Jolla reveals more details about its tablet

Jolla Tablet
Jolla's raised the money and now its slate is on the way

Jolla's first tablet, inspiringly called the Jolla Tablet, is something that a lot of people want if the money raised by its crowdfunding campaign is anything to go by.

The Indiegogo campaign ended recently with a total of $1,824,055 raised, which is 480% of its original goal. That extra money has allowed it to reach two stretch goals, one of which is to add a microSD card slot with support for cards of up to 128GB and the other is to add a split-screen mode.

That's alongside all the basic features of the slate, including a 64-bit 1.8GHz quad-core processor, 2GB of RAM, a 7.85-inch 2048 x 1536 screen, 32GB of storage, a 4300mAh battery, a 5MP main camera and a 2MP front-facing one.

Innovative OS

Of course the real star of the show is the Sailfish OS, as this will be the first tablet running it. With the exception of its split-screen feature the OS looks similar here to on the Jolla Phone, with gesture-based interactions, the ability to run Android apps alongside native Sailfish ones, and a powerful multitasking view, allowing you to interact with apps without opening them in full.

But the Jolla Tablet is also bringing some new features as it evolves the operating system to Sailfish OS 2.0 and adds the ability to customise the theme of the slate with 'Ambiences', which don't just change the look but also which apps are given prominence. For example, if you switch to 'Gaming' you'll have quick access to games from your home screen.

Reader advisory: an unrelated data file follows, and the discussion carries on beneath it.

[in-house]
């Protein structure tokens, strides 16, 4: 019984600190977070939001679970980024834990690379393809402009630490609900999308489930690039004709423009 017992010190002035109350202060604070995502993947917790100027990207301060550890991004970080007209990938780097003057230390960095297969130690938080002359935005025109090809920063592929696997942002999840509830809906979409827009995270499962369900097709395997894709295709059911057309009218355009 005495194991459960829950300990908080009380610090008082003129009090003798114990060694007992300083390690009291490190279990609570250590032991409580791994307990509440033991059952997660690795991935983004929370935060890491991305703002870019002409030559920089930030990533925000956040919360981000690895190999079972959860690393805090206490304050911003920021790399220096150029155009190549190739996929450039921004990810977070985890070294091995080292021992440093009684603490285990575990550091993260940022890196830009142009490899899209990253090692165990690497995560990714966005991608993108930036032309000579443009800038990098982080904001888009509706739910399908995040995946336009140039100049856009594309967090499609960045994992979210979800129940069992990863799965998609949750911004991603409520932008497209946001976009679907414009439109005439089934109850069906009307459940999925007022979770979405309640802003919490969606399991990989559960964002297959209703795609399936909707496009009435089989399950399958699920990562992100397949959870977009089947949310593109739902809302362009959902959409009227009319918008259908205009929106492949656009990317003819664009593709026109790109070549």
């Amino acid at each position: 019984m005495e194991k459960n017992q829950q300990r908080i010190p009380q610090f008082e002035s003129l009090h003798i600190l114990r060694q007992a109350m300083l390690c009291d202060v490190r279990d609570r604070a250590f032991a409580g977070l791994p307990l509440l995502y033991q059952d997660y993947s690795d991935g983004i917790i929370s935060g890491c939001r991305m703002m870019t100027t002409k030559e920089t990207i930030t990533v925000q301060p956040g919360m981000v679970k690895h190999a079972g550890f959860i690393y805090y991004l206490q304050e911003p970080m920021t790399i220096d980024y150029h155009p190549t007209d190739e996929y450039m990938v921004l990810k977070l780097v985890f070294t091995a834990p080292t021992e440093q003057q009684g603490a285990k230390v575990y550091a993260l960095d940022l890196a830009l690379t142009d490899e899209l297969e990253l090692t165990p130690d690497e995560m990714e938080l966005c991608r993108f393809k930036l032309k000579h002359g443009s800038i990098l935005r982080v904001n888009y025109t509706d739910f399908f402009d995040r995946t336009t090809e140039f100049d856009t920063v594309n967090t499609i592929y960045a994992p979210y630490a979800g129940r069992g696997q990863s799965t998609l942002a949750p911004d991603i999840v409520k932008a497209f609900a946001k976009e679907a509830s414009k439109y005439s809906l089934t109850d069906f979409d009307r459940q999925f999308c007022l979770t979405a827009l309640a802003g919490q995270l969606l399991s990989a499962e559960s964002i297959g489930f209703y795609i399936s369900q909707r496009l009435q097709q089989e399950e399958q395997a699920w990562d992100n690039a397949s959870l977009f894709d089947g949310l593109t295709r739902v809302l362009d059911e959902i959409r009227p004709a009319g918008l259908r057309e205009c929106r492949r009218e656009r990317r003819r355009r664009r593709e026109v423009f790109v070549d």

It also adds 'Events', which is essentially a screen dedicated to notifications, showing all your emails, reminders and more in one place.

As the campaign is finished it's no longer possible to reserve the tablet at a discounted price, but Jolla expects that it will retail for around $249 (roughly £159 / AU$299) if and when it goes on sale, which will presumably happen sometime after May 2015, when backers are expected to get their slates.

James Rogerson

James is a freelance phones, tablets and wearables writer and sub-editor at TechRadar. He has a love for everything ‘smart’, from watches to lights, and can often be found arguing with AI assistants or drowning in the latest apps. James also contributes to, and and has written for T3, Digital Camera World, Clarity Media and others, with work on the web, in print and on TV.